Credit Card Users Now Have An Official Place to Complain About Credit Cards

July 22, 2011, Written By Lynn Oldshue

Credit cardholders now have a place to file a complaint against their credit card issuer. The brand new Consumer Financial Protection Bureau (CFPB) is open and has a webpage just for credit card complaints. You file the complaint and the CFPB will forward it to the credit card issuer and then keep you updated on the status of your complaint.

Some of the complaint categories include: application and processing delay, billing disputes, collection practices, credit reporting, and delinquent account.

“It is good that cardholders now have a place to complain about credit card issuers, says Bill Hardekopf, CEO of LowCards.com. “In the past, if you couldn’t get the credit card issuer to help you, you were on your own and arbitration was your best option to press for a resolution. It will be interesting to see how banks and issuers respond to these complaints.

The Dodd-Frank regulations require the CFPB to create a way for banking customers to report their problems with financial products and services, and send them to the appropriate state or federal agency. The bureau must also make sure the financial firms respond to consumers. Until now, agencies could receive complaints, but had little power or incentive to push for changes. The CFPB will have the power to set and enforce rules on credit cards as well as mortgages and other consumer loans. The CFPB can also impose fines of as much as $1 million a day on companies that break consumer protection laws.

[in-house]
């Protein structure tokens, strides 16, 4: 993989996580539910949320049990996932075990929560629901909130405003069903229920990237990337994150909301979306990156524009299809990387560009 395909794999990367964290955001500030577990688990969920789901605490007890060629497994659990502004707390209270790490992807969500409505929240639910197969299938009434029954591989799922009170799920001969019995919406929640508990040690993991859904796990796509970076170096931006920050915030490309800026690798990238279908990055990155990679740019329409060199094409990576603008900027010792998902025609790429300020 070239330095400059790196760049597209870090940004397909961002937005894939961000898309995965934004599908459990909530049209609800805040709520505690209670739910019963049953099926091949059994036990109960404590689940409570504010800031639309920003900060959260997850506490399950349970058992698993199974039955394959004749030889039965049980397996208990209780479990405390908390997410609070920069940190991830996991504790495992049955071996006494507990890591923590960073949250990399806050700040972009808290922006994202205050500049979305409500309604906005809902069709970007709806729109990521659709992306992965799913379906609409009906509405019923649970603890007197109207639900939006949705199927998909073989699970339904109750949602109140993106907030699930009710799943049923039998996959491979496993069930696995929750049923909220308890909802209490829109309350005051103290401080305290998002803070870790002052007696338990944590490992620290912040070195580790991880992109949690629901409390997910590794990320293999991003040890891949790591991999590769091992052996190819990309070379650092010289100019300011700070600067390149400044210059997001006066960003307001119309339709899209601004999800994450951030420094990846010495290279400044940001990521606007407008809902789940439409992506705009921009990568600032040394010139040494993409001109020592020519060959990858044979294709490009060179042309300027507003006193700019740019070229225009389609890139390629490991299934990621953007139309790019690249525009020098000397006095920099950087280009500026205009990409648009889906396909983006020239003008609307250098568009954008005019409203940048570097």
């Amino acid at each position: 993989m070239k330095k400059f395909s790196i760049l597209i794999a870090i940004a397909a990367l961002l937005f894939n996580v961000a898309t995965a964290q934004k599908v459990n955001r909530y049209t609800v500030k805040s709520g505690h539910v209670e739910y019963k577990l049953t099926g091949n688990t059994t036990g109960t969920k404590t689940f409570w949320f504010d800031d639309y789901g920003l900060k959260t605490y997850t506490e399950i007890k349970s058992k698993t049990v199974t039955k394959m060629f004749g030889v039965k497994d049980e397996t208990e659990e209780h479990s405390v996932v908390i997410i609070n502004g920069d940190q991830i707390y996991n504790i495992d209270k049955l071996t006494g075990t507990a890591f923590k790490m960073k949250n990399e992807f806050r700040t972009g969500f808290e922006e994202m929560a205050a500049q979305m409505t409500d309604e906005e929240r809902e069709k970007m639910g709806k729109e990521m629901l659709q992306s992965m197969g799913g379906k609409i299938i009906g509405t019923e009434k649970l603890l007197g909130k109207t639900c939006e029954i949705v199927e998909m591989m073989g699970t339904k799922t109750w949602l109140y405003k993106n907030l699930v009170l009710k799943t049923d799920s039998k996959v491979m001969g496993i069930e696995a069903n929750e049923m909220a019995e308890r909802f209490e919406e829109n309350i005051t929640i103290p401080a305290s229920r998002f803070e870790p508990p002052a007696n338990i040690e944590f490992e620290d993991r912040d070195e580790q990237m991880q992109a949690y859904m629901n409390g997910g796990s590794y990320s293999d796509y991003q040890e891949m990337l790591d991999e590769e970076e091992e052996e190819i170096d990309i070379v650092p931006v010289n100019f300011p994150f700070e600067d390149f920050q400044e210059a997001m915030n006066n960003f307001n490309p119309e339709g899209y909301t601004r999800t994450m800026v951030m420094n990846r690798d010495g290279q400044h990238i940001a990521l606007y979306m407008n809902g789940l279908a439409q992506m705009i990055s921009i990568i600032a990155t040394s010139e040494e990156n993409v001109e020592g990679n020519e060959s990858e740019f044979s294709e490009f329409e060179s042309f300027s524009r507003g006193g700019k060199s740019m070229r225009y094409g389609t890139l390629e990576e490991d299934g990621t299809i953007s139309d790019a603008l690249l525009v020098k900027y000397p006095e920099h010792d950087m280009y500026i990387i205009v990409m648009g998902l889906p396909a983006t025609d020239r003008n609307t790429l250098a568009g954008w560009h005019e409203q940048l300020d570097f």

The CFPB supervises banks, credit unions, and other financial companies and will enforce Federal consumer financial laws.


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The information contained within this article was accurate as of July 22, 2011. For up-to-date
information on any of the terms, cards or offers mentioned above, visit the issuer's website.


About Lynn Oldshue

Lynn Oldshue has written personal finance stories for LowCards.com for twelve years. She majored in public relations at Mississippi State University.
View all posts by Lynn Oldshue